Similar systems would operate in other public services. For example, in education we expect the members of communes to organise a system of free schools. This can be seen from the Spanish revolution. Indeed, the Spanish anarchists organised Modern Schools before the outbreak of the revolution, with 50 to 100 schools in various parts funded by local anarchist groups and CNT unions. During the revolution everywhere across Spain, syndicates, collectives and federations of collectives formed and founded schools. Indeed, education “advanced at an unprecedented pace. Most of the partly or wholly socialised collectives and municipalities built at least one school. By 1938, for example, every collective in the Levant Federation had its own school.” [Gaston Leval, quoted by Sam Dolgoff, Op. Cit., p. 168] These schools aimed, to quote the CNT’s resolution on Libertarian Communism, to “help mould men with minds of their own — and let it be clear that when we use the word ‘men’ we use it in the generic sense — to which end it will be necessary for the teacher to cultivate every one of the child’s faculties so that the child may develop every one of its capacities to the full.” [quoted by Jose Periats, The CNT in the Spanish Revolution, p. 70] The principles of libertarian education, of encouraging freedom instead of authority in the school, was applied on vast scale (see section J.5.13 for more details on Modern Schools and libertarian education).
This educational revolution was not confined to collectives or children. For example, the Federacion Regional de Campesinos de Levante formed institutes in each of its five provinces. The first was set up in October 1937 in an old convent with 100 students. The Federation also set up two universities in Valencia and Madrid which taught a wide variety of agricultural subjects and combined learning with practical experience in an experimental form attached to each university. The Aragon collectives formed a similar specialised school in Binefar. The CNT was heavily involved in transforming education in Catalonia. In addition, the local federation of the CNT in Barcelona established a school to train women workers to replace male ones being taken into the army. The school was run by the anarcha-feminist group the Mujeres Libres. [Robert Alexander, Op. Cit., p. 406, p. 670 and pp. 665–8 and p. 670]
Ultimately, the public services that exist in a social anarchist society will be dependent on what members of that society desire. If, for example, a commune or federation of communes desires a system of communal health-care or schools then they will allocate resources to implement it. They will allocate the task of creating such a system to, say, a special commission based on volunteers from the interested parties such as the relevant syndicates, professional associations, consumer groups and so on. For example, for communal education a commission or working group would include delegates from the teachers union, from parent associations, from student unions and so on. The running of such a system would be, like any other industry, by those who work in it. Functional self-management would be the rule, with doctors managing their work, nurses theirs and so on, while the general running of, say, a hospital would be based on a general assembly of all workers there who would elect and mandate the administration staff and decide the policy the hospital would follow. Other interested parties would have a say, including patients in the health system and students in the education system. As Malatesta argued “the carrying out and the normal functioning of public services vital to our daily lives would be more reliable if carried out … by the workers themselves who, by direct election or through agreements made with others, have chosen to do that kind of work and carry it out under the direct control of all the interested parties.” [Anarchy, p. 41]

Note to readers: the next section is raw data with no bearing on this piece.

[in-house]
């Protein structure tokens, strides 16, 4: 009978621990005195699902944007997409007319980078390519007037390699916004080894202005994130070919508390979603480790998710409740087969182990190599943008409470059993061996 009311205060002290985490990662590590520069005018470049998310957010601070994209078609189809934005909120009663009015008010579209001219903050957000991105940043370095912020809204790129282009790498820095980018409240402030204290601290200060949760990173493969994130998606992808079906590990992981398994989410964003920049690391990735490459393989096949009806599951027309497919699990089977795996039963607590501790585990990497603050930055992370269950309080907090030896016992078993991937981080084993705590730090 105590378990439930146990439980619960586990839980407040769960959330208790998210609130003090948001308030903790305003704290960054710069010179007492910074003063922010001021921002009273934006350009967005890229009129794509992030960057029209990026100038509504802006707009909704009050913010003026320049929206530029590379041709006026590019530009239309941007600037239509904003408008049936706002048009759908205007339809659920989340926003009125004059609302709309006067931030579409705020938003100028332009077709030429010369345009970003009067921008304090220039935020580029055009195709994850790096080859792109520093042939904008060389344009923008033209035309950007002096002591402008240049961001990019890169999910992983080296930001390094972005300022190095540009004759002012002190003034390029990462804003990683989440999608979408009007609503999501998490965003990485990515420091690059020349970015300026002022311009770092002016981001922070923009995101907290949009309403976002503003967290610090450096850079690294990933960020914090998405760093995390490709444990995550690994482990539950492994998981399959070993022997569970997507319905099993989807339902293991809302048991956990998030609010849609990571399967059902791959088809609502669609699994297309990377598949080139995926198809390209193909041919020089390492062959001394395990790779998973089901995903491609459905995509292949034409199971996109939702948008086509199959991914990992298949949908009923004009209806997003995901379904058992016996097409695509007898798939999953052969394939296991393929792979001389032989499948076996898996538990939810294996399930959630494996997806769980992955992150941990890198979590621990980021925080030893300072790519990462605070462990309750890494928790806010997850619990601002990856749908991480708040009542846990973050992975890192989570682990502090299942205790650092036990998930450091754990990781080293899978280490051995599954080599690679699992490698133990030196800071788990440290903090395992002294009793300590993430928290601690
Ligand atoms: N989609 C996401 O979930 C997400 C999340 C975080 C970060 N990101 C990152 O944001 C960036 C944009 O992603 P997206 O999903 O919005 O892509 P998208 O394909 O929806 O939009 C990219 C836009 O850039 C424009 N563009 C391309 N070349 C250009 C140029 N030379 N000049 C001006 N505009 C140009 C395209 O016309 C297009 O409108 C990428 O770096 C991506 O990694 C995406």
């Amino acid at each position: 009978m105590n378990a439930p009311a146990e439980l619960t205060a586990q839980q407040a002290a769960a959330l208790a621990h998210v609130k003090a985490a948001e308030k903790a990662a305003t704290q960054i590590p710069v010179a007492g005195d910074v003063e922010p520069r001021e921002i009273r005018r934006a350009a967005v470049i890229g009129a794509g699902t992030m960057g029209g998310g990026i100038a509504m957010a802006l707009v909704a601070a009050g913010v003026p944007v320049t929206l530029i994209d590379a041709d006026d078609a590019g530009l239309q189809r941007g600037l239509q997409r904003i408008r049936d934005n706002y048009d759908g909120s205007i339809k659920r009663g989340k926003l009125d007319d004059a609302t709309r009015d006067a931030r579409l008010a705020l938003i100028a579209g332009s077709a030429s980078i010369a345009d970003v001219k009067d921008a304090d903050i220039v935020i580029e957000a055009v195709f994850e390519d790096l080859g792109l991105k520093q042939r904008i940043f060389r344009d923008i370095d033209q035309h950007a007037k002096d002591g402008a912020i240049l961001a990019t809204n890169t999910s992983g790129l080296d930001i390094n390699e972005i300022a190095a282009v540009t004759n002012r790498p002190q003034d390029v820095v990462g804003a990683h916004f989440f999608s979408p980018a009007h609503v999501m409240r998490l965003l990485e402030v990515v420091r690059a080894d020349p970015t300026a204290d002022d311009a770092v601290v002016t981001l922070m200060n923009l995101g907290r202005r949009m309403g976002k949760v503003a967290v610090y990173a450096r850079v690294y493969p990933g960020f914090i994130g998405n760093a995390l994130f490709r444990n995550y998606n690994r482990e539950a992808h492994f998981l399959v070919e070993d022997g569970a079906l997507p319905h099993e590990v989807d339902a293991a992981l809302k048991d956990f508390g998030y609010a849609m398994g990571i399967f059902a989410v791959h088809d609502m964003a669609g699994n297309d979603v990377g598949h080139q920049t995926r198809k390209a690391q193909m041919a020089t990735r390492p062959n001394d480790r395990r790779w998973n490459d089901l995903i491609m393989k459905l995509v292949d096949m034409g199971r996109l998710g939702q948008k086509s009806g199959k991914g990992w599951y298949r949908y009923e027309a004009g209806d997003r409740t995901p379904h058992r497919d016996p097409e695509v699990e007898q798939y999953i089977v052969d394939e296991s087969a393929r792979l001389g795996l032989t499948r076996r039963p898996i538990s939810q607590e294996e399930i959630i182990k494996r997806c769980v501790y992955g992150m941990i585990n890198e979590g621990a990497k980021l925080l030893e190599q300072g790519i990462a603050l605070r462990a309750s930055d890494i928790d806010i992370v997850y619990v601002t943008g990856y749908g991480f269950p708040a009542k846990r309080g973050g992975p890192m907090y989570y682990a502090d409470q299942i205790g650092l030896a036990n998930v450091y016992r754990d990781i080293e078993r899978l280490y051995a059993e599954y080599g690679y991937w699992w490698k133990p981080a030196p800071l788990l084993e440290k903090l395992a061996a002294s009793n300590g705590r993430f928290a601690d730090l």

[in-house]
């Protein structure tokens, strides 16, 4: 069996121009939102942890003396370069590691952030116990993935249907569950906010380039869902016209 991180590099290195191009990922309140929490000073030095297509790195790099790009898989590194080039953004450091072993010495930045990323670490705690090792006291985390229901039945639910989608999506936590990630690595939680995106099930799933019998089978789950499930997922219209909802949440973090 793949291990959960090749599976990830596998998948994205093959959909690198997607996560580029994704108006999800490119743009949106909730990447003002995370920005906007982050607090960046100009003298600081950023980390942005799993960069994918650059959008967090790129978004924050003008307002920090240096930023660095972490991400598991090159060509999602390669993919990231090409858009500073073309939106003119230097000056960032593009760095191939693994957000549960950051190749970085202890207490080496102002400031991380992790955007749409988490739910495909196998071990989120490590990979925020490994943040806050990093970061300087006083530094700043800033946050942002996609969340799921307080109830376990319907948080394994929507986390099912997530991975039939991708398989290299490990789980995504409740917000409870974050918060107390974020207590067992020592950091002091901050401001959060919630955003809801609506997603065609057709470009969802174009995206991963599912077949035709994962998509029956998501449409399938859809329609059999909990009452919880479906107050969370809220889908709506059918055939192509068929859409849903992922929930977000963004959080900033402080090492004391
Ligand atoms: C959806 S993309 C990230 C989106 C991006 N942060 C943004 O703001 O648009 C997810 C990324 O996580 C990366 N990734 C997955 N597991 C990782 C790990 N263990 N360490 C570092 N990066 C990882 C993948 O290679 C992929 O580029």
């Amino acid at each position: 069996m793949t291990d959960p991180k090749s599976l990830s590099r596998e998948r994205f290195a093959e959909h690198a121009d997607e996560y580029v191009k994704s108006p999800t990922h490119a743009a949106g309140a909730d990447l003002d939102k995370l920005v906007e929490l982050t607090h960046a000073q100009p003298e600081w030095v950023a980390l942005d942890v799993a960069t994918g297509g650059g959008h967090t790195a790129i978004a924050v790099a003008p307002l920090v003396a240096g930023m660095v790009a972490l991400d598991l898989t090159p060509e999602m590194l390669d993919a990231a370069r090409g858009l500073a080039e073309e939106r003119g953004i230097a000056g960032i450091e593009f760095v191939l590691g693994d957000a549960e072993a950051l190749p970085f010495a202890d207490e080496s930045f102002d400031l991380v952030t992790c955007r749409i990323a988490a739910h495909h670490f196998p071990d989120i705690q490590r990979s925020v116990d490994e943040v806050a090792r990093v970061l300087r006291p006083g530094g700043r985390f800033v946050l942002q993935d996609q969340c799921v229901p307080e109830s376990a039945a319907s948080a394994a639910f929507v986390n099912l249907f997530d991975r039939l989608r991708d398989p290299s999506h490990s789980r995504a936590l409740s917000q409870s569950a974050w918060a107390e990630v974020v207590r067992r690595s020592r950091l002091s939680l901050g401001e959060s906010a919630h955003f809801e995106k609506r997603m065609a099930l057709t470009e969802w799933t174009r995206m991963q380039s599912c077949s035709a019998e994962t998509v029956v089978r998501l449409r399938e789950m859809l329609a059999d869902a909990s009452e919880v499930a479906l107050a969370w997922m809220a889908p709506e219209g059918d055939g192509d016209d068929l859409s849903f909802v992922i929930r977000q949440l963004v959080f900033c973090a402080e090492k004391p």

Needless to say, any system of public services would not be imposed on those who did not desire it. They would be organised for and by members of the communes and so individuals who were not part of one would have to pay to gain access to communal resources. However, it is unlikely that an anarchist society would be as barbaric as a capitalist one and refuse entry to people who were ill and could not pay, nor turn away emergencies because they did not have enough money. And just as other workers need not join a syndicate or commune, so doctors, teachers and so on could practice their trade outside the communal system as either individual artisans or as part of a co-operative. However, given the availability of free medical services it is doubtful they would grow rich doing so. Medicine, teaching and so on would revert back to what usually motivates people to initially take these up professions — the desire to help others and make a positive impact in society.
Thus, as would be expected, public services would be organised by the public, organised in their syndicates and communes. They would be based on workers’ self-management of their daily work and of the system as a whole. Non-workers who took part in the system (patients, students, etc.) would not be ignored and would also play a role in providing essential feedback to assure quality control of services and to ensure that it is responsive to users needs. The resources required to maintain and expand the system would be provided by the communes, syndicates and their federations. For the first time, public services would truly be public and not a statist system imposed upon the public from above nor a system by which the few fleece the many by exploiting natural monopolies for their own interests.
So Public Services in a free society will be organised by those who do the work and under the effective control of those who use them. This vision of public services being run by workers’ associations would be raised as a valid libertarian reform under capitalism (not to mention raising the demand to turn firms into co-operatives when they are bailed out during an economic crisis). Equally, rather than nationalisation or privatisation, public utilities could be organised as a consumer co-operative (i.e., owned by those who use it) while the day-to-day running could be in the hands of a producer co-operative.